|08.19.13 at 4:40 pm ET|
It’s “not realistic” for Rob Gronkowski to be back in time for the start of the 2013 regular season, according to a report from ESPN’s Adam Schefter.
The tight end, who has undergone multiple surgeries this offseason on his forearm and back, has been with the team over the course of training camp, but has not suited up. Bcause he hasn’t participated in practice, the Patriots do have the option of placing him on the physically unable to perform list, but would then lose him for at least the first six weeks of the regular season (but still allow them to use the open spot on the 53-man roster).
The 24-year-old Gronkowski played in 11 games last season and caught 55 passes for 790 yards and 11 touchdowns.
For more Patriots news, check out weei.com/patriots.
|08.19.13 at 4:09 pm ET|
Targets have been compiled by the NFL since the start of the 2009 season, and while it remains a vaguely imperfect stat ‘ a badly thrown ball from a quarterback can often go against the record of the receiver as opposed to the quarterback ‘ it remains a good indication of the confidence level a passer might have in his pass catcher. Here’s a look at the target breakdown for the New England passing game through the first two games of the 2013 preseason:
WR Danny Amendola: 7 catches on 8 targets
WR Julian Edelman: 7 catches on 9 targets
RB Shane Vereen: 6 catches on 10 targets
WR Kenbrell Thompkins: 5 catches on 9 targets
WR Aaron Dobson: 4 catches on 13 targets
TE Daniel Fells: 3 catches on 3 targets
WR Josh Boyce: 3 catches on 5 targets
TE Zach Sudfeld: 3 catches on 6 targets
WR Kamar Aiken: 2 catches on 3 targets
TE Michael Hoomanawanui: 1 catch on 2 targets
RB Leon Washington: 1 catch on 1 target
RB LeGarrette Blount: 1 catch on 2 targets
RB Brandon Bolden: 1 catch on 3 targets
RB Stevan Ridley: 0 catches on 1 target
WR Johnathan Haggerty: 0 catches on 1 target
TE Evan Landi: 0 catches on 1 target
|08.19.13 at 3:02 pm ET|
FOXBORO — When the Patriots claimed Jake Ballard off waivers from the Giants, they knew they would have to be patient with the tight end.
Bill Belichick says it’s a move that is paying off so far in camp this summer.
“Jake’s been pretty consistent all through camp,” Belichick said Monday. “He’s been dependable on a day-to-day basis. He’s got some experience. Big guy, long, he’s got good blocking skill. He’s done a good job in the passing game. I think with him, it’s just keeping it day by day.”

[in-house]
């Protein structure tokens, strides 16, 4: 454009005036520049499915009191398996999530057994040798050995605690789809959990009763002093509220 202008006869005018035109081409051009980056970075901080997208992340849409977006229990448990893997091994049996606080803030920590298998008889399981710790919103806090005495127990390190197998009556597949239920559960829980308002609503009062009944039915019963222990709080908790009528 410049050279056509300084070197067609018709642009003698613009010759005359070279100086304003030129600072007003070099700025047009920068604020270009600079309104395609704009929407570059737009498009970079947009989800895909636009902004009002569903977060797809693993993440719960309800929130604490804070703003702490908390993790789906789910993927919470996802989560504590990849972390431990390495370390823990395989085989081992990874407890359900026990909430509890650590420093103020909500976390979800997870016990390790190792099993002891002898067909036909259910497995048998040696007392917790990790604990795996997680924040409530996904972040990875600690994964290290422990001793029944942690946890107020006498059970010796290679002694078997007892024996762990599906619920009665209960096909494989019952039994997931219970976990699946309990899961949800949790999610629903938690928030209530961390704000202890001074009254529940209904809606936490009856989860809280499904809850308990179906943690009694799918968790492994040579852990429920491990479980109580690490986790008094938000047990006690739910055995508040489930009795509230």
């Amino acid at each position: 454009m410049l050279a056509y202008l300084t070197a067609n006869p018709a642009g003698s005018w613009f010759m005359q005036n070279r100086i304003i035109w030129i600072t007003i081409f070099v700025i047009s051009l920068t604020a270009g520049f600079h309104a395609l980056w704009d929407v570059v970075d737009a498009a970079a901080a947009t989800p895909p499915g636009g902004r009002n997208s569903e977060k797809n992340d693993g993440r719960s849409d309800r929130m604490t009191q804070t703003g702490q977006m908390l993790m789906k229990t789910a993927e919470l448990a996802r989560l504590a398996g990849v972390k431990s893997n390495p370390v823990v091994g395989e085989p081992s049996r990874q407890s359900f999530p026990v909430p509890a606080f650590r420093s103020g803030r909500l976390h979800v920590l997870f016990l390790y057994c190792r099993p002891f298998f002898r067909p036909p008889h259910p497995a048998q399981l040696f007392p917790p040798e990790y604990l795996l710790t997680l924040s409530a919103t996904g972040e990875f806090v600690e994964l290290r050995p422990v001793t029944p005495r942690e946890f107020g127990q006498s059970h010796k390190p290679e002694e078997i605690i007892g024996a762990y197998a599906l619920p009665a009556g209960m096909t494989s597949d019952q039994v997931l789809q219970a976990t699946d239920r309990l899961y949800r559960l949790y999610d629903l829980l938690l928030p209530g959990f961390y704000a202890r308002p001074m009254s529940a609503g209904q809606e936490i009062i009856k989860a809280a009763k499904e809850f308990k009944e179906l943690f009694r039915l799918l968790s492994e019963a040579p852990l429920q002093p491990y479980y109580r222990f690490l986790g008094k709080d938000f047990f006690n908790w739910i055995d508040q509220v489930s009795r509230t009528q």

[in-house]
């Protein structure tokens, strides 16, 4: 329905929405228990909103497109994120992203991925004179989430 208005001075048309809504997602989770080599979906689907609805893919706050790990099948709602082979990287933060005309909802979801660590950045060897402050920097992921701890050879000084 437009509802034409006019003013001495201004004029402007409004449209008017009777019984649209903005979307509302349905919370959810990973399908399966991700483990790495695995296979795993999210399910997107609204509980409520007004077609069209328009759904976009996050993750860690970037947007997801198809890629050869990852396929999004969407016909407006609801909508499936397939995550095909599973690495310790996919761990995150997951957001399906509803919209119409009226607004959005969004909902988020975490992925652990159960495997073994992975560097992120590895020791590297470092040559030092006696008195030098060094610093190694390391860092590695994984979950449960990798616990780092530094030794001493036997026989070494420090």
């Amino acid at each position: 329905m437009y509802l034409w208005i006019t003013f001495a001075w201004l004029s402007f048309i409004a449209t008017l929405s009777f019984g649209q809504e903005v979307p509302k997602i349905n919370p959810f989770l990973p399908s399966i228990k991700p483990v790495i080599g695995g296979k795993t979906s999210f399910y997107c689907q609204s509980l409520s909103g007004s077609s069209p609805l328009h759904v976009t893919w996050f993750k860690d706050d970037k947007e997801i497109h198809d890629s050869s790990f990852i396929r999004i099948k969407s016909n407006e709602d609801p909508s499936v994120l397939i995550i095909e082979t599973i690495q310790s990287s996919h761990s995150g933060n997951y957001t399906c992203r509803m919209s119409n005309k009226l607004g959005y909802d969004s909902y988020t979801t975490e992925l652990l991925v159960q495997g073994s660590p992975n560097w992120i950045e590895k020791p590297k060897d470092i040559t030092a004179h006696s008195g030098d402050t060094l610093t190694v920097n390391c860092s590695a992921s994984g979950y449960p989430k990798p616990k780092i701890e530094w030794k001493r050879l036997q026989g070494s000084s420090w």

With the Giants, Ballard tore his ACL in the Super Bowl XLVI win over the Patriots in Feb. 2012. He was waived by the Giants as they tried to sneak him through waivers so they could temporarily clear a roster spot. The Patriots took advantage and saw his name on the wire and claimed him.
Now, with the Patriots without their top two tight ends from the last three seasons to begin 2013, Ballard has a chance to contribute. His production in the first two preseason games has been limited. Ballard has started both preseason games but has yet to catch a pass.
“He keeps improving, gains more confidence and he gains more experience, builds up his overall stamina and conditioning,” Belichick said. “He’s in good condition but just playing football, playing condition. I think we’ve had a good pace with him and he’s been able to have steady improvement through the entire course of camp, which has been good.”
Belichick also touched on the 1-for-7 performance of Tim Tebow Friday night, which including a 0.0 QB rating.
Does Belichick look beyond the stat line at the big picture and see positive steps for Tebow?
“Yeah, definitely,” Belichick said. “I think if you look at the entire week last week that it will look different than the game did. In some cases, the game looked better for some players; in some cases, the game didn’t maybe look as good as some things during the week. We’ll just have to try to take all that into consideration.”
Tebow is 5-for-19 in two preseason games, passing for just 54 yards and compiling a 17.7 QB rating.
“I think the passing game is still the passing game,” Belichick said. “All players have different skill sets and some guys do some things better than others. You have to look at the total package and what they’re able to do in all areas of the game. I think we see a lot of good quarterbacks in the NFL. They aren’t all maybe the best passers, but their ability to run and pass and make plays, however they make them ‘ design plays, scramble plays, whatever it is ‘ makes them a high level player. I don’t think there’s one specific style you have to have or don’t have to have. In the end it’s about production and being able to do enough things to be successful.”
|08.19.13 at 2:41 pm ET|
FOXBORO — After catching six passes for 71 yards and a 26-yard touchdown grab on Friday night against Tampa Bay, wide receiver Danny Amendola was not spotted at the start of Patriots full pads practice on Monday outside Gillette Stadium.
The team is not required to announce practice reports until the season begins so there will be no official word from the Patriots if injury was the reason for the absence.
The injury-plagued Amendola is in his first season with the Patriots. He has played in just 12 of 32 games in the past two seasons, including nine starts.
Last October, Amendola suffered a dislocated clavicle. The clavicle popped in and came millimeters from puncturing his trachea and aorta, which could have killed him. Rams’ medical staff called around the league for information but no teams had ever had players suffering a similar injury.
Amendola was anesthetized before popping the clavicle back into place. He was able to recover after just three weeks and recorded 11 catches for 102 yards in a tie with the San Francisco 49ers.
Returning to the practice field Monday was corner back Ras-I Dowling after missing practice time last week and missing his second preseason game on Friday.
In a rookie hazing tradition, the grass at the far end of the practice field was soaked with a water hose to prepare for the annual slip-and-slide, when veterans spray the rookies as they run through and slide on the ground.
The Patriots will practice again on Tuesday before a walk-through Wednesday, after which the team leaves for Detroit and their third preseason game Thursday night against the Lions.